The 100% beef product has been around for over 20 years, is federally approved
The product is made by using the trimmings and fatty meat left over from the other cuts of meat when beef carcasses are butchered. These trimmings are heated and spun to remove most of the fat, and the lean mix is then compressed into blocks and exposed to ammonium hydroxide gas to kill bacteria such as E. coli and salmonella. The result is a product which has been used for years and meets federal food safety standards. The product contains as much as 97% lean beef.
"The national media and social media sites have permeated this discussion on lean finely textured beef with a poisonous tone detrimental to our beef industry and to the jobs supporting it," says Branstad. "I do not believe workers in plants in Iowa, Kansas and Texas should wonder if their jobs are at stake because of these misleading headlines. This is a smear campaign being conducted against this beef product. It's time to end the smear campaign and stop the use of inaccurate words. It's time for truth to prevail and to combat this situation where consumers are being purposely mislead." ABC news earlier in March ran a series on meat processing, complete with graphic depictions and references to "pink slime."
The three governors on their March 29 tour of the BPI plant were Branstad of Iowa, Rick Perry of Texas and Sam Brownback of Kansas. The two Lt. Governors were Rick Sheehy of Nebraska and South Dakota's Matt Michels. The hastily arranged visit to the BPI plant was an attempt to win back some of the chain restaurants, supermarkets, school district cafeteria managers and home cooks who have in recent weeks quit using ground beef that contains this product.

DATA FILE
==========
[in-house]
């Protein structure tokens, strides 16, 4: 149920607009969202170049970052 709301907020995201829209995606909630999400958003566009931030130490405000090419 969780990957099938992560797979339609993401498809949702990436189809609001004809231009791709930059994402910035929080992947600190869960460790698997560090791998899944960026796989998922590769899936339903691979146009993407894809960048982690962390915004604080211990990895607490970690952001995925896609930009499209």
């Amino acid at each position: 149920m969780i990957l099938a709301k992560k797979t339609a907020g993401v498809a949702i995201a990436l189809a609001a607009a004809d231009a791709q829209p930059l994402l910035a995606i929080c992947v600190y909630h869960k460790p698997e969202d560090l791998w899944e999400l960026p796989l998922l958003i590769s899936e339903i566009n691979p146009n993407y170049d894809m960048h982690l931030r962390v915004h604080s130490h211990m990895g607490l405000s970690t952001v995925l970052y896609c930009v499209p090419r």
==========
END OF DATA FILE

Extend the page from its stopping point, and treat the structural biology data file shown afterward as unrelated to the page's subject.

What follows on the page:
USDA says this product is safe and includes it in the school lunch program
Because this beef product has consistently achieved high levels of safety, USDA has allowed it in the national school lunch program and continues to support the product. "In fact, both FDA and USDA have said there hasn't been one single case where someone has gotten sick from this product," says Branstad. "It is 95% to 97% lean and fits in with what we are trying to do today--combat obesity in our children in America."
He adds, "The use of ammonia in this process lets BPI end up with a lean finely textured beef product that is safe. The ammonia kills the E. coli and other bacteria. So you actually have a safer product. Another interesting fact is there is actually four times as much ammonia in tofu as there is in beef, and there's more in cheese and it is even in chocolate, too."
There are 3,000 jobs at stake that are tied to this product, says Branstad. And if it is lost from the market that loss of the supply of beef would likely cause an increase in beef prices at the meat counter. The process that makes lean finely textured beef allows the beef industry to harvest roughly 10 to 12 more pounds per animal—or the annual equivalent of about 1.5 million cattle.